California’s three-year natural drought is just one factor contributing to the state’s water crisis, according to Northern California farmer Charlie Hoppin of Yuba City.

It may be the easiest to “fix.”

The others are tougher because they are political: the Sacramento-San Joaquin Delta, the Endangered Species Act, and the lack of water storage in the state.

Hoppin understands the factors contributing to California’s current water crisis since he is the chairman of the State Water Resources Control Board. He was appointed chairman in March.

Hoppin’s family farms 3,200 acres in Sutter and Yolo counties. Most of it is rice. The rest is fresh market melons, walnuts, small grains and oilseed crops. Hoppin’s water board appointment was a hard fought victory for agriculture to place a farmer on this critical agency board.

However, in updating the state water situation at the annual California Cotton Growers Association at Coalinga, Calif., he said the crisis is no agricultural issue alone, but one affecting the entire state.

“If things do not get better, the state’s multi-billion dollar economy will be in jeopardy,” says Hoppin. Already, estimated losses tied to a lack of water range from $3 billion to $5 billion.

Hoppin admitted to his fellow farmers, who labor south of the Delta, that Northern California agriculture is in far better shape for water this year than the San Joaquin Valley. However, he must compete for water with critters protected by the Endangered Species Act (ESA).

“ESA takes 30 percent to 40 percent of my farm’s water right off the top,” Hoppin points out. Most farmers want the ESA basically tossed out, but the political reality is that that is not likely to happen.

Hoppin says amending ESA to provide “a little latitude” in its enforcement to allow regulators to use “common sense” in dealing with individual ESA species would alleviate some of the water issues tied to the federal law.

“You cannot just kill off endangered species,” he adds.

The most commonly mentioned solution to the state water crisis is to build more reservoirs. “Some say that is too expensive. It is not too expensive if the lack of storage threatens the state’s economy,” Hoppin says.

California’s current water capture, conveyance and storage network was built to supply water to 20 million people. California’s current population is 37 million.

Hoppin says 1 million acre feet of water above what is necessary for Delta outflow is “squandered” annually because there is not any place to store it.

The concept of a canal around the Delta to transfer water more efficiently from the north to the south is gaining political traction as California’s drought worsens. The last time such a concept was proposed, California voters turned down a peripheral canal.

Water experts have identified areas where channel work may improve flow. Hoppin tossed out the idea of a dual conveyance system where water would flow around Delta pumps during high flow years and through pumps in low flow years.

“The water issue is not so much the lack of water, but the lack of conveyance,” he said. Improving conveyance is part of several water bond issues now circulating in the Legislature.

Improving conveyance is just part of the Delta’s problem. Hoppin also points out that without work soon on the Delta, it will begin to crumble. This would not only cause flooding, but jeopardize the movement of water through the Delta from Northern California to Southern California.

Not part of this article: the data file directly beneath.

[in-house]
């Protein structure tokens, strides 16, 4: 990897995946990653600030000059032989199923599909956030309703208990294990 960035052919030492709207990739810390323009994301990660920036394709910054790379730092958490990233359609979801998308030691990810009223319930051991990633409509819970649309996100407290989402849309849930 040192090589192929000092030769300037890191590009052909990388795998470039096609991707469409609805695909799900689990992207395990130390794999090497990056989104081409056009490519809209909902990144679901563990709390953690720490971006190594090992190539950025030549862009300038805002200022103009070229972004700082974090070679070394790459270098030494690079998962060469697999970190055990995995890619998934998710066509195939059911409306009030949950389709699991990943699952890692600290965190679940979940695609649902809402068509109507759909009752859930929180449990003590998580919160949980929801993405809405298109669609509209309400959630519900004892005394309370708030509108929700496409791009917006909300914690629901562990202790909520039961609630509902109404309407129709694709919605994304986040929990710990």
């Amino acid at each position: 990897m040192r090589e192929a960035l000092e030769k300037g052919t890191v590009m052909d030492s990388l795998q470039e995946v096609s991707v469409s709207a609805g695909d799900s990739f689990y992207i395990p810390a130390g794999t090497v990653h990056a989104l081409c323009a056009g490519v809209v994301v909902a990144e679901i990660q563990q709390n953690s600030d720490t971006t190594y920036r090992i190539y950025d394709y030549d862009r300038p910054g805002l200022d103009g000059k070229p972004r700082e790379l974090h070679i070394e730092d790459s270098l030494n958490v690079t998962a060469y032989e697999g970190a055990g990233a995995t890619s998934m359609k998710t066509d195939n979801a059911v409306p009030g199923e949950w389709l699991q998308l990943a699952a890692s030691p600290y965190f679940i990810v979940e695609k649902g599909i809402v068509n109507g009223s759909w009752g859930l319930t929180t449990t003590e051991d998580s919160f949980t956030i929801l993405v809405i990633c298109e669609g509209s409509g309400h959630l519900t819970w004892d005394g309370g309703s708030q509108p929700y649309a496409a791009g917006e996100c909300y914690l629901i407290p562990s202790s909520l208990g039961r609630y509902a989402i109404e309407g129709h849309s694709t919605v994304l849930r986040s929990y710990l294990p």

Combining the state and federal water projects into one management would also provide more latitude in managing the state’s water resources. This is another idea that has been floating around for awhile, but one buying out the other would create a huge drain on already struggling state and federal economies.

Obviously, a higher than normal moisture year would mitigate drought conditions, but a growing population and expanding agriculture only compound the growing water crisis.

Hoppin says people often compare the current drought to 1991. It is far more critical now, since 9 million more people have moved into the state since than and there are 400,000 acres more to irrigate.

Hoppin says crop loss due to a lack of water is a small part of the price California is paying, citing the loss of capital and the human impact of a dwindling water supply.

The state water crisis may only be challenged by the condition of the California cotton industry. California cotton acreage this season may be only 150,000 to 170,000 acres, the lowest since the 1920s, according to association President Earl Williams.

Williams reported to the membership that there is “tremendous pressure” on the infrastructure of the industry with the reduced acreage that will fall this year from the 270,000 acres planted last season.

It was a good crop from last season, reports Williams, with short staple cotton yielding 1,500 pounds per acre and Pima 1,300. Quality also was excellent. However, it was not good enough to stave off another acreage decline this season.

Cotton acreage is continually challenged by low market prices and competition for water and from other, more profitable crops.

The warehousing and ginning infrastructure is bolstered somewhat by strong cotton seed prices. Pima cotton also is anchoring the industry. There have been predictions that short staple/Acala cotton will only account for 50,000 acres this season.

Williams continues to predict the industry will rebound to the 300,000-acre level.

“It is important to maintain the infrastructure for the time it will come back,” Williams adds.

There are some who are predicting the acreage decline will not be as great as earlier predicted as growers switch from forage crops to cotton since the dairy industry is struggling financially.

email: hcline@farmpress.com